ANCIENT ROMAN YELLOW SPRINKLER FLASK

£450.00

Measurements: 7.4 cm – height, 6.5 cm – width

 

Description: A yellow glass sprinkler flask with light iridescence over the whole. The globular body is decorated with a distinctive spiral pattern. The spiral effect was achieved when the glass was blown into a fluted mould, the mould was removed and the vessel was twisted to form the pattern. The base is concave underneath. The short cylindrical neck leads to a projecting folded flange and a rounded rim flaring upwards. Metal oxides were added to the glass to vary its colour and create objects such as this one. Antimony and lead were used to make yellow coloured glass. Sprinkler flasks are distinguished by the inner disks at the base of the neck, which leave only a small opening for liquid to pass through. The size of the opening indicates that these flasks held precious liquids, such as perfumed oil.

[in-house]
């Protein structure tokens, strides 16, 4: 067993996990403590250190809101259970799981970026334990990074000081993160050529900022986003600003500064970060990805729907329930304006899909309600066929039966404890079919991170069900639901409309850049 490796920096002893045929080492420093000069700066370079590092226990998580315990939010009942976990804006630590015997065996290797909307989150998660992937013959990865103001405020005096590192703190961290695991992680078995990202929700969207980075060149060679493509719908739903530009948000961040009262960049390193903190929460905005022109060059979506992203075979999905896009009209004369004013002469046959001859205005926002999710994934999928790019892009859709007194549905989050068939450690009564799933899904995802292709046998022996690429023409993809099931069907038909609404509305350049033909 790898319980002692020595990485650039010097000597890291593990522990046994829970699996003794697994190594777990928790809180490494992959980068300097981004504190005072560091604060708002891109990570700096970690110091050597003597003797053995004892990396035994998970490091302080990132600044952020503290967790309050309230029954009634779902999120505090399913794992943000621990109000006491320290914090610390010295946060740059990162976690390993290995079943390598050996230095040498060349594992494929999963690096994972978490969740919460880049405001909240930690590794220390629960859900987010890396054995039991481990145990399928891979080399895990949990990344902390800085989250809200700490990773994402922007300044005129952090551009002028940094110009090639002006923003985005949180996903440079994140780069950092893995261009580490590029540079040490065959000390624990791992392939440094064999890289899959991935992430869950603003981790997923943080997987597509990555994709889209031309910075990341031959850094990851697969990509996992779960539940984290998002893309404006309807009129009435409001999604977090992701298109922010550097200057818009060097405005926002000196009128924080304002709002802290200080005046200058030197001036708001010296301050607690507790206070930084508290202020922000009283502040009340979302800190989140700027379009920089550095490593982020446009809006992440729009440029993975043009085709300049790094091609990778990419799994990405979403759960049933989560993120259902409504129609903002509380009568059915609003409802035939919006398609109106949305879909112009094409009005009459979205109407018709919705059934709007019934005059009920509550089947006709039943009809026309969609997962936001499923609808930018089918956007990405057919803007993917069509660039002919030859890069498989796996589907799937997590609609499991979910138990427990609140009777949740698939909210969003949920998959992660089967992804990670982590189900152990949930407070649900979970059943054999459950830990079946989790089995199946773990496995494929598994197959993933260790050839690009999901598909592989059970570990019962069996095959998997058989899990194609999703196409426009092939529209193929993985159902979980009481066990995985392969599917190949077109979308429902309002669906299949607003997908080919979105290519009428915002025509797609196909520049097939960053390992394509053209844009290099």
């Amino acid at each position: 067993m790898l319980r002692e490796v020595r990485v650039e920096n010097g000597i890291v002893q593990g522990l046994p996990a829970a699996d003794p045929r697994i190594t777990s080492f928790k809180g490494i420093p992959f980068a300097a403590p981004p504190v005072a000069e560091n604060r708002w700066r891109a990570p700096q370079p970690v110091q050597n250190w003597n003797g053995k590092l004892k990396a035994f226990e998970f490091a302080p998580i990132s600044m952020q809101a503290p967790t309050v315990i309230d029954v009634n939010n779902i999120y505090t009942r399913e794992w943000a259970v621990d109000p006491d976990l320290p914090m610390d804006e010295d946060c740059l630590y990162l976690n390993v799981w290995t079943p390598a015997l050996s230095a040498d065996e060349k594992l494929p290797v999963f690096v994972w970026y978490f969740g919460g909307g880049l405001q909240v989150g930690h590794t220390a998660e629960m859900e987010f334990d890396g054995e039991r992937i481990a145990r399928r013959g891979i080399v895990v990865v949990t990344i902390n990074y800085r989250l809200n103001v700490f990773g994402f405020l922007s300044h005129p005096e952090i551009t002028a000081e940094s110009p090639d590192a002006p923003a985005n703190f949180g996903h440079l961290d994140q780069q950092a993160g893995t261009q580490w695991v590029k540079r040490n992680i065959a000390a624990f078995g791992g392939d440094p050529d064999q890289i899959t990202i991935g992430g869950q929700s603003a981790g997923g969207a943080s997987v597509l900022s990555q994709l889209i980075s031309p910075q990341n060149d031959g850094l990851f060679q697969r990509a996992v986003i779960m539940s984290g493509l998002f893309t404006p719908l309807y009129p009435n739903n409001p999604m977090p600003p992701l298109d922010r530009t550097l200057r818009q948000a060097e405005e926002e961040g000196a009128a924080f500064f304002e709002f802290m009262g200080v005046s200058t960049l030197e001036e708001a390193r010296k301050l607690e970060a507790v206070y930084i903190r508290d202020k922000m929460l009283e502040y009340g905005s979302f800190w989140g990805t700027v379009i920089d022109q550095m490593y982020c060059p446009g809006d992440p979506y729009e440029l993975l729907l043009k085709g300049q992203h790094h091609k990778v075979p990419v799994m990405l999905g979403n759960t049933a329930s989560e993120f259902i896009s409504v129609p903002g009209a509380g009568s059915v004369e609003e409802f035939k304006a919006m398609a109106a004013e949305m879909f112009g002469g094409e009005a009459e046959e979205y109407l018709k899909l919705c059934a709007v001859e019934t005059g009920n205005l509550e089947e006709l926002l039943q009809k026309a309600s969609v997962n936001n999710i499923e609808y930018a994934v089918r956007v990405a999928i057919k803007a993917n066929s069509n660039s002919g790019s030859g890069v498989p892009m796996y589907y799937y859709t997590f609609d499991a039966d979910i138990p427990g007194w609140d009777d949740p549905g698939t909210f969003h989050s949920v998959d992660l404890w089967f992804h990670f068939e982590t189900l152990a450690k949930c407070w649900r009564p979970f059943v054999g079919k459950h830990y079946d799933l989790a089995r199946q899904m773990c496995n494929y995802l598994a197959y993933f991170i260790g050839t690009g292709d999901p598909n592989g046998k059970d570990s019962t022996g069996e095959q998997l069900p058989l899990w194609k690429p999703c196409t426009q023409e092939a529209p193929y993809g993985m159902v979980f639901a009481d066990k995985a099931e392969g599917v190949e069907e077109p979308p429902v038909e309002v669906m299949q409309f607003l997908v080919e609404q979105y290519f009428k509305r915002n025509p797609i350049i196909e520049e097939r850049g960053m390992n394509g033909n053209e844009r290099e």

Reference: The J. Paul Getty Museum

The Metropolitan Museum of Art

 

Period: 3rd to 4th century AD

 

Condition: Extremely fine, intact, light iridescence over the whole, surface with minimal exterior encrustations, some encrustations on the interior neck and body.

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